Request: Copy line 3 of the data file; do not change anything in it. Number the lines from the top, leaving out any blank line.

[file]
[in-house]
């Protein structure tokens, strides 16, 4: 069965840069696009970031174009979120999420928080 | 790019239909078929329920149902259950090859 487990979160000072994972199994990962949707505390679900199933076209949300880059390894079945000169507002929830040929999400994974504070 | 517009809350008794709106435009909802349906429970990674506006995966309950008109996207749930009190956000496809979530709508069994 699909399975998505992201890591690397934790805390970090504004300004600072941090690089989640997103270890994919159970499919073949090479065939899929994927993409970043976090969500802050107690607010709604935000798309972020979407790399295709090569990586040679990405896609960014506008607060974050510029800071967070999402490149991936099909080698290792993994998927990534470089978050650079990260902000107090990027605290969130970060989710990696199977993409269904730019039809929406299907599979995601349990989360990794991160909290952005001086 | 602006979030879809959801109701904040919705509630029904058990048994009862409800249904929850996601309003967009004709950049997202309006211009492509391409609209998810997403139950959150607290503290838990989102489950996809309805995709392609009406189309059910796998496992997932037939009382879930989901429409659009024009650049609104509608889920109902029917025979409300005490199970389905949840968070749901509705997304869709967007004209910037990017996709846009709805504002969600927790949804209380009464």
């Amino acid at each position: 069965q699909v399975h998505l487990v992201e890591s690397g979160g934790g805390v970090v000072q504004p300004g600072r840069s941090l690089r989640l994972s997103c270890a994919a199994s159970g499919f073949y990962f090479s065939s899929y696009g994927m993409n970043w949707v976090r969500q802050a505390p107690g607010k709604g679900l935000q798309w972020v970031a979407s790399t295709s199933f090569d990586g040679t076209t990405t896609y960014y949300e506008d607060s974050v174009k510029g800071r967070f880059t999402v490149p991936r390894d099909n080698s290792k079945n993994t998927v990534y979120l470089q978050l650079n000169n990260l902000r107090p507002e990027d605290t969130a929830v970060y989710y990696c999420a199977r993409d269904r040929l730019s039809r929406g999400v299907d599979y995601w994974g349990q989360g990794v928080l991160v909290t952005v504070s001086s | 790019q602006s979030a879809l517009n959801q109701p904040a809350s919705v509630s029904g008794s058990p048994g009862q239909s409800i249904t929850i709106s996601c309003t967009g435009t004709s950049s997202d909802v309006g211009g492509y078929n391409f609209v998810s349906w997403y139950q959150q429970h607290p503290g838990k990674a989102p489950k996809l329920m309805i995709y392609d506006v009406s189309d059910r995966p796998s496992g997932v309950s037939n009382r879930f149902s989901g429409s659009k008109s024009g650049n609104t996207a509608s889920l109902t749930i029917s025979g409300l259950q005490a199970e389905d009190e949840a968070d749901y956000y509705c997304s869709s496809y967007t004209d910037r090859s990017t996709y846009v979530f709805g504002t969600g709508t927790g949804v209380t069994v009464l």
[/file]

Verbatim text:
């Amino acid at each position: 069965q699909v399975h998505l487990v992201e890591s690397g979160g934790g805390v970090v000072q504004p300004g600072r840069s941090l690089r989640l994972s997103c270890a994919a199994s159970g499919f073949y990962f090479s065939s899929y696009g994927m993409n970043w949707v976090r969500q802050a505390p107690g607010k709604g679900l935000q798309w972020v970031a979407s790399t295709s199933f090569d990586g040679t076209t990405t896609y960014y949300e506008d607060s974050v174009k510029g800071r967070f880059t999402v490149p991936r390894d099909n080698s290792k079945n993994t998927v990534y979120l470089q978050l650079n000169n990260l902000r107090p507002e990027d605290t969130a929830v970060y989710y990696c999420a199977r993409d269904r040929l730019s039809r929406g999400v299907d599979y995601w994974g349990q989360g990794v928080l991160v909290t952005v504070s001086s | 790019q602006s979030a879809l517009n959801q109701p904040a809350s919705v509630s029904g008794s058990p048994g009862q239909s409800i249904t929850i709106s996601c309003t967009g435009t004709s950049s997202d909802v309006g211009g492509y078929n391409f609209v998810s349906w997403y139950q959150q429970h607290p503290g838990k990674a989102p489950k996809l329920m309805i995709y392609d506006v009406s189309d059910r995966p796998s496992g997932v309950s037939n009382r879930f149902s989901g429409s659009k008109s024009g650049n609104t996207a509608s889920l109902t749930i029917s025979g409300l259950q005490a199970e389905d009190e949840a968070d749901y956000y509705c997304s869709s496809y967007t004209d910037r090859s990017t996709y846009v979530f709805g504002t969600g709508t927790g949804v209380t069994v009464l």